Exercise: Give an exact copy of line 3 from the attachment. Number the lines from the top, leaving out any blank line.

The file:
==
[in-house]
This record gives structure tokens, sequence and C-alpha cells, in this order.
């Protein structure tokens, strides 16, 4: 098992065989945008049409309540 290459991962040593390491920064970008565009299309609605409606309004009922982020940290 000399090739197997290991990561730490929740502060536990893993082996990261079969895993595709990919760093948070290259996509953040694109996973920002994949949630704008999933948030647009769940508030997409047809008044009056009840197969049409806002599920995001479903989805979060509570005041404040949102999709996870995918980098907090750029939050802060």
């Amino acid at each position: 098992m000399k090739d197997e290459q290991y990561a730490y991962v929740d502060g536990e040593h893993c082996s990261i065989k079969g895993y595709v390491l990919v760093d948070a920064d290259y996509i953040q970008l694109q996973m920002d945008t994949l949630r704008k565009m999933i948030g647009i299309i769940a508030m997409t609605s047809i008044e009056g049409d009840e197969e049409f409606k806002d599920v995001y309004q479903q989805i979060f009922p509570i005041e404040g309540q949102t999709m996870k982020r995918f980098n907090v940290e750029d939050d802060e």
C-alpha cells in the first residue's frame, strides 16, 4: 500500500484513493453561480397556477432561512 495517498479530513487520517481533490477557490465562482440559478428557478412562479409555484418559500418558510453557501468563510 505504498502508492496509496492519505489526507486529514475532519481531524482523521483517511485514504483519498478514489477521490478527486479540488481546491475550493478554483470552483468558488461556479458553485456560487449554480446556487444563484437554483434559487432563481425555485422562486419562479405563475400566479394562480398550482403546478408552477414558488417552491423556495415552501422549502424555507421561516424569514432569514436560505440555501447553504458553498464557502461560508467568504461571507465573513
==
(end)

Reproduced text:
């Protein structure tokens, strides 16, 4: 098992065989945008049409309540 290459991962040593390491920064970008565009299309609605409606309004009922982020940290 000399090739197997290991990561730490929740502060536990893993082996990261079969895993595709990919760093948070290259996509953040694109996973920002994949949630704008999933948030647009769940508030997409047809008044009056009840197969049409806002599920995001479903989805979060509570005041404040949102999709996870995918980098907090750029939050802060």